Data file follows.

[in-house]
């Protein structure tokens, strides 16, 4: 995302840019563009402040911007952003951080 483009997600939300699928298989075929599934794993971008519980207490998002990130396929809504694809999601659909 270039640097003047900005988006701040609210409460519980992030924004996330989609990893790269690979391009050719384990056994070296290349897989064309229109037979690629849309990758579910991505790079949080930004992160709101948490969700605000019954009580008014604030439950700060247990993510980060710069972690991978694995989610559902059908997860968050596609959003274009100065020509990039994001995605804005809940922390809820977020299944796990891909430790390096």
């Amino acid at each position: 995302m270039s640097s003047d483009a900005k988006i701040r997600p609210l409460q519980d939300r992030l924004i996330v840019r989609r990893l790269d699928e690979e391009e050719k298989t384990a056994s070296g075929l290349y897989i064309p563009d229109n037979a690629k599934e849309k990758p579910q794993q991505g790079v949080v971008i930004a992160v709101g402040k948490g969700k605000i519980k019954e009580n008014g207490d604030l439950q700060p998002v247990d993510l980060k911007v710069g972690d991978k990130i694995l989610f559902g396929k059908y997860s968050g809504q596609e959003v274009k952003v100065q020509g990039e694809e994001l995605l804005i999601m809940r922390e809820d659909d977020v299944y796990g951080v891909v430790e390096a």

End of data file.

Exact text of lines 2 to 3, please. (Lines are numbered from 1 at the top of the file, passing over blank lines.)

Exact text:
């Protein structure tokens, strides 16, 4: 995302840019563009402040911007952003951080 483009997600939300699928298989075929599934794993971008519980207490998002990130396929809504694809999601659909 270039640097003047900005988006701040609210409460519980992030924004996330989609990893790269690979391009050719384990056994070296290349897989064309229109037979690629849309990758579910991505790079949080930004992160709101948490969700605000019954009580008014604030439950700060247990993510980060710069972690991978694995989610559902059908997860968050596609959003274009100065020509990039994001995605804005809940922390809820977020299944796990891909430790390096």
């Amino acid at each position: 995302m270039s640097s003047d483009a900005k988006i701040r997600p609210l409460q519980d939300r992030l924004i996330v840019r989609r990893l790269d699928e690979e391009e050719k298989t384990a056994s070296g075929l290349y897989i064309p563009d229109n037979a690629k599934e849309k990758p579910q794993q991505g790079v949080v971008i930004a992160v709101g402040k948490g969700k605000i519980k019954e009580n008014g207490d604030l439950q700060p998002v247990d993510l980060k911007v710069g972690d991978k990130i694995l989610f559902g396929k059908y997860s968050g809504q596609e959003v274009k952003v100065q020509g990039e694809e994001l995605l804005i999601m809940r922390e809820d659909d977020v299944y796990g951080v891909v430790e390096a």